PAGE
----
GDC Europe: What's new for 2014?

GDC Europe: What's new for 2014?
James Batchelor

By James Batchelor

July 25th 2014 at 11:35AM

Meggan Scavio, general manager of GDC Events, gives us an insight into the best sessions and new additions

There's just a few weeks left before GDC returns to Europe for its annual summer conference.

To get a better insight into what attendees can expect from this year's event, we caught up with GDC Events general manager Meggan Scavio (pictured) to find out what we should be looking forward to.

And watch out next week for Scavio's Top 10 sessions from GDC Europe 2014, giving you a sneak peak at the must-see talks of the conference.

What's are the biggest additions GDC Europe 2014?

2014 will see the launch of the European Innovative Games Showcase. It’s similar to the Experimental Games Workshop at GDC in San Francisco in that we’ve provided a venue to demo innovative and uniquely European games. We opened submissions for the Showcase a few months ago and invited key European developers to judge the submissions and select the games to be featured onsite. The featured games will also take part in a series of microtalks during the Independent Games Summit where they can share details about their respective projects. I’m really excited about this program and hope to make it an event you see every year at GDC Europe.

What are the highlights of the programme? What speakers and sessions should people not miss?

One of my favorite lecture series from GDC is the Classic Game Postmortem. This year we’ve invited iconic British game designers, Charles Cecil, to deliver a talk on creating the seminal ‘90’s adventure game, Broken Sword: Shadow of the Templars.

We also have award-winning game designer and Fullbright scholar, Brenda Romero, scheduled to do a talk called “I, Outsider.” Brenda remains one of the highest rated speakers in the history of GDC and will captivate GDC Europe attendees with her take on what it means to be an outsider.

Brenda is also hosting the panel, #1ReasonToBe. After two successful and moving years at GDC in San Francisco, Brenda is bringing together a group of talented, European women to share, microtalk style, their experience of being a woman in games. A real can’t-miss experience.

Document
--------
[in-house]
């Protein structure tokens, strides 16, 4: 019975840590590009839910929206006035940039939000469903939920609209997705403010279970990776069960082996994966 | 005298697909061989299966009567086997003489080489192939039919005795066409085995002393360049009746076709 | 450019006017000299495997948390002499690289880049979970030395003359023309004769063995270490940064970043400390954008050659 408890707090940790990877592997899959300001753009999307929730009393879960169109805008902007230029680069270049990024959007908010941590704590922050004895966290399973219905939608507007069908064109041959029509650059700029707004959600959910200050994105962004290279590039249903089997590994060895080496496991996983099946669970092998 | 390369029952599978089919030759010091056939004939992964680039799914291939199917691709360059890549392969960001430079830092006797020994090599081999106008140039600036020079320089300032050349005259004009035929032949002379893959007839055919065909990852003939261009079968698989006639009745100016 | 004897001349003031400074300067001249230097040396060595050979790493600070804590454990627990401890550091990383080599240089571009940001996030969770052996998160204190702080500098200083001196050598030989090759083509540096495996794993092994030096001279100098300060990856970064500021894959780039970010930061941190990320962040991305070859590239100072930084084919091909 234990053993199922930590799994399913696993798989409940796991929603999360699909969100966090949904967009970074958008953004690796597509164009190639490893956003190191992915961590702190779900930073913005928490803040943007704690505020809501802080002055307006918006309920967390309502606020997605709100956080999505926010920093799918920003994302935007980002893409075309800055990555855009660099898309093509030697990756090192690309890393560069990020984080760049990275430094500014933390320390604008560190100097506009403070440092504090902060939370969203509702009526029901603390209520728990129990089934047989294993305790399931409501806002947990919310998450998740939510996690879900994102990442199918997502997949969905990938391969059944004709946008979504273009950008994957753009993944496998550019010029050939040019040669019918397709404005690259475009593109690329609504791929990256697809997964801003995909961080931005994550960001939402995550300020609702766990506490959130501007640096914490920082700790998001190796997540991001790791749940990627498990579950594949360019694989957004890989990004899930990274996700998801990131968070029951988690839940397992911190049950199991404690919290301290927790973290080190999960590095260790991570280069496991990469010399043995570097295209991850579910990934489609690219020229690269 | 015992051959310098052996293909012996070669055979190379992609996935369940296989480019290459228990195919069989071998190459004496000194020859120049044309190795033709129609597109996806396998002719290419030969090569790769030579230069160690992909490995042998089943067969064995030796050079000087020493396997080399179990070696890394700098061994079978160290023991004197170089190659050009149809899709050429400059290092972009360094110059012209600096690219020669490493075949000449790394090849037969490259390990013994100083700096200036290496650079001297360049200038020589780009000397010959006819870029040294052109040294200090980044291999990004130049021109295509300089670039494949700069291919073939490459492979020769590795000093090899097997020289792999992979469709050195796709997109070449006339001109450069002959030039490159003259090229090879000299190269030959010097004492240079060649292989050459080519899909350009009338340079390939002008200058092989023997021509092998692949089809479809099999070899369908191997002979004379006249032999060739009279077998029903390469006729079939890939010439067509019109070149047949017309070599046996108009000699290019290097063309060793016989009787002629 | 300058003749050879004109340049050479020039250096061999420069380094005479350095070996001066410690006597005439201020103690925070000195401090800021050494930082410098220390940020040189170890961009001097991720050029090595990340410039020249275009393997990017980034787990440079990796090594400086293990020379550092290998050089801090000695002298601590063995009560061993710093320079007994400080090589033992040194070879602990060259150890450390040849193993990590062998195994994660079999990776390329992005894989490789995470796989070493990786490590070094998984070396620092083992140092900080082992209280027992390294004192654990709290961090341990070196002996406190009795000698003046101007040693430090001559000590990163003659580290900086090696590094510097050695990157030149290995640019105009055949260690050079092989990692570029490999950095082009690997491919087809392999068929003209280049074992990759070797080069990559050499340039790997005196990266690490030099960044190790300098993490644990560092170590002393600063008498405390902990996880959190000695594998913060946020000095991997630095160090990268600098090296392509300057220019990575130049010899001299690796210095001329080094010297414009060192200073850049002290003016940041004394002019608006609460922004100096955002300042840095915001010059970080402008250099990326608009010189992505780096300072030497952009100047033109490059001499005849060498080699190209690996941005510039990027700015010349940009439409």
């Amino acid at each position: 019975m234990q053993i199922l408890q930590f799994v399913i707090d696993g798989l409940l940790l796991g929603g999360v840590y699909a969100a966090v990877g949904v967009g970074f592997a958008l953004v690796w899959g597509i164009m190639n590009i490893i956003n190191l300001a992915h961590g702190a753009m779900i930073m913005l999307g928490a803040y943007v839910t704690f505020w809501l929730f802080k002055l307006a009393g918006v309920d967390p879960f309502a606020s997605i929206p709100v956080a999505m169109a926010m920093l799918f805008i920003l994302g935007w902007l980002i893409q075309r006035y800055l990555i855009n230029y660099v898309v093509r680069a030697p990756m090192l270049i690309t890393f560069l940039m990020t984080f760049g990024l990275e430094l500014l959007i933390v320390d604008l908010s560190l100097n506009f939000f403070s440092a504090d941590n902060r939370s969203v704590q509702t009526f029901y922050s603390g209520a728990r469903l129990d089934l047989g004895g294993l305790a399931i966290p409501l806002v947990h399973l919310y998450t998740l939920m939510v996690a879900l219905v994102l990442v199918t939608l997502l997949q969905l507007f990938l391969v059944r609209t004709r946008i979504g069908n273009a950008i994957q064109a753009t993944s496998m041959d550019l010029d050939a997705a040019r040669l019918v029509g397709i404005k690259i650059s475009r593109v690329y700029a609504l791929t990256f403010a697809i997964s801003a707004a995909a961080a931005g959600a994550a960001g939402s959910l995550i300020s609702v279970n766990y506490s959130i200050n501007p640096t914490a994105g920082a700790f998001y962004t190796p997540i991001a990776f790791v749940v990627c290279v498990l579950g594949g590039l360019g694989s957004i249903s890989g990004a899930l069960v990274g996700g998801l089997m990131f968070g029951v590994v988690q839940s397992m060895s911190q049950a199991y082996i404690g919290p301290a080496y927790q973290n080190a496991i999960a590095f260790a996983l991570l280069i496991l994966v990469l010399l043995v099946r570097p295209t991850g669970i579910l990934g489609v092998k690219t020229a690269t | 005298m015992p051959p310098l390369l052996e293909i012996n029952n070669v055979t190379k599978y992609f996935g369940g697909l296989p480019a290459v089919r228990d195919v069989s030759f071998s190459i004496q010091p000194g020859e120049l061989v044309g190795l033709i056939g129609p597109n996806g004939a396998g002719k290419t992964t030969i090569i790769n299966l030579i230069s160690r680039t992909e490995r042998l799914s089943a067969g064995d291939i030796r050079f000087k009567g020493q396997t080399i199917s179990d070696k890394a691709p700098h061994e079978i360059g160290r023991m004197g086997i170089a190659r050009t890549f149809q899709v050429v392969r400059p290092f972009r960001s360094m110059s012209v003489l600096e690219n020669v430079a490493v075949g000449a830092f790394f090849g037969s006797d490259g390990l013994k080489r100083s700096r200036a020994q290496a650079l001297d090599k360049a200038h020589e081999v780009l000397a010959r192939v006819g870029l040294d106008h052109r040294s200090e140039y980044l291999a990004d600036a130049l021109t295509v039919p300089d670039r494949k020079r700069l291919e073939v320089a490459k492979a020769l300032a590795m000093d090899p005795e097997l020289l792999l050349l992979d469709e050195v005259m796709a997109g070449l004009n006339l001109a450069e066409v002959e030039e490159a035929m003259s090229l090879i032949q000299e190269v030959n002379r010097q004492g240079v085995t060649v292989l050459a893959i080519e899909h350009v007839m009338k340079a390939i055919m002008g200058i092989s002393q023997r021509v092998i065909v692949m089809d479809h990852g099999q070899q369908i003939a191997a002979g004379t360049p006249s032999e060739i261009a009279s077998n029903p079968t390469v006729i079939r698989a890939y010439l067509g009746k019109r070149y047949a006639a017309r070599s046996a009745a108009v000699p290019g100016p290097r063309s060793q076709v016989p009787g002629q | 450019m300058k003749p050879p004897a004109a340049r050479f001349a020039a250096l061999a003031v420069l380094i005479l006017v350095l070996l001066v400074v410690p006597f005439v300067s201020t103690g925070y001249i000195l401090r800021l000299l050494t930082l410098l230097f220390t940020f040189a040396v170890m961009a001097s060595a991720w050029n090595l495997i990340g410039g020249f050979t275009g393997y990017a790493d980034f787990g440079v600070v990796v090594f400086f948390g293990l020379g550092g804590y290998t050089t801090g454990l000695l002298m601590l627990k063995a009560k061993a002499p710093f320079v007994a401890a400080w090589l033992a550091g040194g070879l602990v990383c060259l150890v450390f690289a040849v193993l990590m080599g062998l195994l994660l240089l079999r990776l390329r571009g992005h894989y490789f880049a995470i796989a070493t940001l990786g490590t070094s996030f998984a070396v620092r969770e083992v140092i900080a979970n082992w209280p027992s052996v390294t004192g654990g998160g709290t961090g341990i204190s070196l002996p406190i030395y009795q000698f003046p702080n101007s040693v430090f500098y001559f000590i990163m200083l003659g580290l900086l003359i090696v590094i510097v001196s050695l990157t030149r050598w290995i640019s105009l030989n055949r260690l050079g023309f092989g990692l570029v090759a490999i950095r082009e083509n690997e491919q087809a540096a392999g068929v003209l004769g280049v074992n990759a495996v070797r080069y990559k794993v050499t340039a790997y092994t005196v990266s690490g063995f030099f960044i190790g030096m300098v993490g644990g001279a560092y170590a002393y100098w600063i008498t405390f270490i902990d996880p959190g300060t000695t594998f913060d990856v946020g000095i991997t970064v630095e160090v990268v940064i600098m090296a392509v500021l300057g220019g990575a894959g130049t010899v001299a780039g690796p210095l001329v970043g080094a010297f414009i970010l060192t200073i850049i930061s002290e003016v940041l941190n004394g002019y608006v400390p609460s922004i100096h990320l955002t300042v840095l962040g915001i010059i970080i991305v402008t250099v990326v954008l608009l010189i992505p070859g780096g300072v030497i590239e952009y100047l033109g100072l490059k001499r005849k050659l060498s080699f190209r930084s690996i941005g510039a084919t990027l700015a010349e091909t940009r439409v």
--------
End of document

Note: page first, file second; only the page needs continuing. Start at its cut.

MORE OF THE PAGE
What has most influenced the schedule of this year's conference?

As is the case with all GDC’s, GDC Europe relies on the brilliance of its advisory board to program content that relevant to the times and of a high-level quality. Our advisory board is made up of representatives from across Europe including some from Rocksteady Studios, Rovio, EA DICE, Mojang, Ubisoft, and more. They select submissions from an open call as well as via a process of invitation. The advisory board also individually mentors each speaker in hopes of provided the best session content available. It’s a lot of work but the payoff is well worth it.

How does the schedule reflect where games development is today?

We always makes our best attempts at addressing every issue currently affecting the industry at large, though GDC Europe aims to holds more of a laser focus on Europe.

Clearly there are many issues hitting developers at all levels and locales. We’ve found discoverability to be one of the largest hurdles for developers today. With the number of devices and games available, how do you find your audience?

Mike Rose, an editor from Gamasutra, will speak on “How to Get Your Game Discovered by YouTubers”. There has been much discussion lately over the decline of the traditional video game reviewer/journalist and the rise of the YouTube gaming personality. Is having TotalBiscuit play and review your game online more beneficial than a positive review on one of the larger gaming websites? Mike conducted a survey to get to the heart of the matter and will share the results during his session.

It’s incredibly important to keep your finger on the pulse of the industry and there’s no better place than the largest professional video game development conference in Europe.

Of course, before you learn how to market your game in an ever-changing landscape, you have to make the game and probably for multiple platforms. What is the best route? We have a talk from Gameloft called “Art Production Learnings: From Console to Browser to Mobile.”  Thomas Woode, Studio Art Director, will talk about the different approaches and considerations developers need to take in each of these sectors.

There’s also a talk from Miguel Angel Horna discussing “The Challenge of Bringing Fez to PlayStation Platforms.” He’ll share his experience converting such a large project. Rovio will also be on hand to discuss “From Console to Mobile and Beyond,” explaining how they made the trip from a console/PC boxed to the world of mobile and Free to Play.

Why should developers attend GDC Europe 2014?

I think it’s incredibly important to keep your finger on the pulse of the industry and there’s no better place than the largest professional video game development conference in Europe. There is no other place in Europe at which you will find such a large and diverse gathering of developers, all there to share experiences, both good and bad. It’s also helps inject a renewed dose of inspiration into ones daily routine. I think seeing firsthand what this industry can do and how far it’s come is rejuvenating. I certainly wouldn’t want to miss it!

How does it differ from the March iteration of GDC?

We really do try to maintain a focus on concerns that are specific to the European video game community. Not every team can travel to San Francisco annually so we’ve tried to provide a local event that is easier to attend and catered to their needs.